Resources & Services

 

 

After Your Surgery

After surgery
  • You will be brought to the Recovery Room.
  • You have the right to have your pain evaluated and treated. Your nurse will ask you about your pain level on a scale from 0-10, with 10 being the most severe.
  • Your nurse will give you medicine to relieve the pain.
  • Tell your nurse if you feel sick or need help of any kind.
  • Your nurse will give you written instructions you must follow after your surgery. A member of your family, a guardian or friend may be present to hear the instructions.
  • You are advised to have an adult stay with you for 24 hours after surgery.
After you leave the hospital
  • Your Recovery Room nurse will call you the day after you go home to see how you are feeling.
  • Please call your surgeon at any time about any problems or questions you have at 354-5400.
Keeping your lungs clear after surgery - breathing & coughing exercises

Taking a deep breath and coughing every 2 hours after surgery helps to keep your lungs clear and prevent breathing problems. Even if you are told not to cough, you DO need to do deep breathing exercises every 2 hours.

Deep breathing instructions

  1. First, you will sit up as far as the nurse tells you, BUT BEFORE YOU SIT UP, if you have had surgery on your stomach area or chest, hold a pillow tightly over the area where the stitches are.
  2. Breathe in deeply through your nose and mouth and hold this breath for 3 seconds.
  3. Move your lips as though you are going to whistle and let the air out through your nose and mouth at the same time.
  4. Repeat this 5 more times.

If your caregiver tells you to cough, after the 5th deep breath, you should do the following coughing exercise:

  • Still sitting up, with the pillow still against your stitches if you need it, lean forward a little and with your mouth open, take in a deep breath. Place a tissue over your mouth to catch anything you cough up, then quickly give 1 or 2 strong coughs from deep in your lungs.
  • Repeat the steps 2 more times.

Deep breathing instructions using a breathing exerciser

Taking a deep breath and coughing every 2 hours after surgery helps to keep your lungs clear and prevent breathing problems. Even if you are told not to cough, you DO need to do deep breathing exercises every 2 hours.

  1. First, you will sit up as far as the nurse tells you, BUT BEFORE YOU SIT UP, if you have had surgery on your stomach area or chest, hold a pillow tightly over the area where the stitches are.
  2. Slide the yellow pointer on the left side of the breating exerciser to the volume level that your caregiver tells you to use.
  3. Keep the breathing exerciser in an upright position. You can hold it or place it on a table.
  4. Breathe out normally. Put the mouthpiece in your mouth, with your lips closed around it tightly.
  5. Breathe in slowly. This raises the piston in the clear chamber of the breathing exerciser.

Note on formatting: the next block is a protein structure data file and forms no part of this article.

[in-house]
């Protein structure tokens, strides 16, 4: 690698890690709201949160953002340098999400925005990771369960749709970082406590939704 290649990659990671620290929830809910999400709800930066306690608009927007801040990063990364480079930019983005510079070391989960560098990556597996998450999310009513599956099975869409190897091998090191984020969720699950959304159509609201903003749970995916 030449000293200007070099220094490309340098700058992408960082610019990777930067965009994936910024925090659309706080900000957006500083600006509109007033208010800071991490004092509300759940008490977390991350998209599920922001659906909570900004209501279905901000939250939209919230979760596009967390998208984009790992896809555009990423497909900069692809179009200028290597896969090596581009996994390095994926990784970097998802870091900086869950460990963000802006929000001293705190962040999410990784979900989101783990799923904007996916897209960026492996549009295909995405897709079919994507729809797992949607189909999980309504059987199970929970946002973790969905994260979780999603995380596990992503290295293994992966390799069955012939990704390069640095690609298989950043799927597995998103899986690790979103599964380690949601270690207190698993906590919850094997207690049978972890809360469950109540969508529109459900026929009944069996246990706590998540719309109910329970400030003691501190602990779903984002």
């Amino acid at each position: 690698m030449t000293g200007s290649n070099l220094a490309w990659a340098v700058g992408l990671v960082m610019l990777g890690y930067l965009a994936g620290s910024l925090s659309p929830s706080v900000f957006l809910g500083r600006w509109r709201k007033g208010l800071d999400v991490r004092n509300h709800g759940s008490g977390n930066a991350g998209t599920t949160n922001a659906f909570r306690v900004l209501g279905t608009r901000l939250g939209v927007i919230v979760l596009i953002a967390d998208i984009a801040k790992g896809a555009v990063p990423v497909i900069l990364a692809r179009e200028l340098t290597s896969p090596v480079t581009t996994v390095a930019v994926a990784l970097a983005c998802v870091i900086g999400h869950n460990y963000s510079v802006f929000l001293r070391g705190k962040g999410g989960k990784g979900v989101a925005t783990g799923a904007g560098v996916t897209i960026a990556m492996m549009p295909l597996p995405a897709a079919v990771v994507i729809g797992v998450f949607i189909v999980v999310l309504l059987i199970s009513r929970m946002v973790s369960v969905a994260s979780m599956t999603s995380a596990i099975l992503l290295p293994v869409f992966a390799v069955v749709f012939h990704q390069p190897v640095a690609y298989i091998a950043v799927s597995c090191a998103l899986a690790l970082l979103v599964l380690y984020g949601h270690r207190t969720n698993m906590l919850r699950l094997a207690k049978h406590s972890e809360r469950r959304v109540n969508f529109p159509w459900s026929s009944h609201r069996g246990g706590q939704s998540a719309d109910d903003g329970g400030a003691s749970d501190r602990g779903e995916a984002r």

6. Continue to breathe in, and try to raise the piston to the set volume level. Read the level of the volume at the top of the piston.
  7. When you are finished breathing in, take the mouthpiece out of your mouth and hold your breath as long as you can.
  8. Breathe out normally and let the piston go back to the bottom of the chamber.

If your caregiver tells you to cough, after breathing out, you should do the following coughing exercise:

  • Still sitting up, with the pillow still against your stitches if you need it, lean forward a little and with your mouth open, take in a deep breath. Place a tissue over your mouth to catch anything you cough up, then quickly give 1 or 2 strong coughs from deep in your lungs.
  • Repeat the steps 15 times every 1 - 2 hours.

Secondhand smoke in the air you breathe can cause serious health problems

  • Secondhand smoke - from cigarettes, cigars and pipes - can cause serious health problems, not only for smokers, but for nonsmokers, too.
  • Secondhand smoke can make asthma worse, causing more frequent and more severe attacks.
  • Exposure to secondhand smoke on a daily basis doubles the risk of having a heart attack. Each year 37,000 people die from heart disease caused by secondhand smoke.
  • Each year secondhand smoke causes approximately 3,000 cases of lung cancer in nonsmokers.
  • Secondhand smoke is especially dangerous for children. A baby has twice the risk of sudden infant death syndrome (SIDS) if the mother, father or another caregiver smokes. Secondhand smoke causes ear infections in children. Secondhand smoke causes 150,000 to 300,000 cases of bronchitis and pneumonia in infants and young children each year.
  • Exposure to secondhand smoke and smoking while pregnant are both linked to miscarriage, low birth weight and stillbirth.
  • There is NO safe exposure to secondhand smoke. No filtration systems eliminate the danger caused by secondhand smoke.

For more information about how to protect yourself or loved ones from secondhand smoke, call (603) 354-5454 x2306.